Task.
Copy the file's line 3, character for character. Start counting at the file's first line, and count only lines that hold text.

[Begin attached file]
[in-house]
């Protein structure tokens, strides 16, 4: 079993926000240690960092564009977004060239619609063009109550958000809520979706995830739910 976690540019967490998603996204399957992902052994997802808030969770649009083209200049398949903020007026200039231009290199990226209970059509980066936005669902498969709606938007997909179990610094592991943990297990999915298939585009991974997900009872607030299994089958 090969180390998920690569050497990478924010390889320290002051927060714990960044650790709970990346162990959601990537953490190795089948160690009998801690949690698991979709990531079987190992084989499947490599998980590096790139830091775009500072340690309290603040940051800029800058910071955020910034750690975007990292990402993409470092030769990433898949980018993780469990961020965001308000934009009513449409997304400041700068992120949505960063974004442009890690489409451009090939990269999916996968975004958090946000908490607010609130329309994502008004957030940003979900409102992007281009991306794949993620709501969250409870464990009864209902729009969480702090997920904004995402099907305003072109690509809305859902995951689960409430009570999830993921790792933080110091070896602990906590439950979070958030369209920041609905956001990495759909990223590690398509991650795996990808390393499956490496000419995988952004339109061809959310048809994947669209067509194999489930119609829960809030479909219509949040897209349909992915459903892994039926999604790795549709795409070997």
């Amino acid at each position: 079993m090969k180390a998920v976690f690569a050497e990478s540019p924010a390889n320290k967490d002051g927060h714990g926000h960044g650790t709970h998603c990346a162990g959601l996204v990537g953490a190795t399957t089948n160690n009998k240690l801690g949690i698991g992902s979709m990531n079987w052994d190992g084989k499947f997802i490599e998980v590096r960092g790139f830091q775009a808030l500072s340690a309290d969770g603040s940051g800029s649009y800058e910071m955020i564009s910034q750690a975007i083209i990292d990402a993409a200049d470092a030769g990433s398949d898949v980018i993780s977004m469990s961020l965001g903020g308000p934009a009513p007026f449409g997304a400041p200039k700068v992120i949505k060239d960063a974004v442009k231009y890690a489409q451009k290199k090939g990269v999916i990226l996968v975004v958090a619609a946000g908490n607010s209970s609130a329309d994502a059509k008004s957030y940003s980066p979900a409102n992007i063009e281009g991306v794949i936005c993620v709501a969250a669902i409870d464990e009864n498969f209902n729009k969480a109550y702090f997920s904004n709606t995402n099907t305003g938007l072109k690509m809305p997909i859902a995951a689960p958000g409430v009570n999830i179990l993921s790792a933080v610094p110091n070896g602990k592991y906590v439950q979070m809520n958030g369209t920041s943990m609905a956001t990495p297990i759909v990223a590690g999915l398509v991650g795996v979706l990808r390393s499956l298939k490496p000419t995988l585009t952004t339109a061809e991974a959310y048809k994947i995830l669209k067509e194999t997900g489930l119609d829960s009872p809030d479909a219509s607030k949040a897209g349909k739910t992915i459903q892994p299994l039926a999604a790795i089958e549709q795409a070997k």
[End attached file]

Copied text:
């Amino acid at each position: 079993m090969k180390a998920v976690f690569a050497e990478s540019p924010a390889n320290k967490d002051g927060h714990g926000h960044g650790t709970h998603c990346a162990g959601l996204v990537g953490a190795t399957t089948n160690n009998k240690l801690g949690i698991g992902s979709m990531n079987w052994d190992g084989k499947f997802i490599e998980v590096r960092g790139f830091q775009a808030l500072s340690a309290d969770g603040s940051g800029s649009y800058e910071m955020i564009s910034q750690a975007i083209i990292d990402a993409a200049d470092a030769g990433s398949d898949v980018i993780s977004m469990s961020l965001g903020g308000p934009a009513p007026f449409g997304a400041p200039k700068v992120i949505k060239d960063a974004v442009k231009y890690a489409q451009k290199k090939g990269v999916i990226l996968v975004v958090a619609a946000g908490n607010s209970s609130a329309d994502a059509k008004s957030y940003s980066p979900a409102n992007i063009e281009g991306v794949i936005c993620v709501a969250a669902i409870d464990e009864n498969f209902n729009k969480a109550y702090f997920s904004n709606t995402n099907t305003g938007l072109k690509m809305p997909i859902a995951a689960p958000g409430v009570n999830i179990l993921s790792a933080v610094p110091n070896g602990k592991y906590v439950q979070m809520n958030g369209t920041s943990m609905a956001t990495p297990i759909v990223a590690g999915l398509v991650g795996v979706l990808r390393s499956l298939k490496p000419t995988l585009t952004t339109a061809e991974a959310y048809k994947i995830l669209k067509e194999t997900g489930l119609d829960s009872p809030d479909a219509s607030k949040a897209g349909k739910t992915i459903q892994p299994l039926a999604a790795i089958e549709q795409a070997k």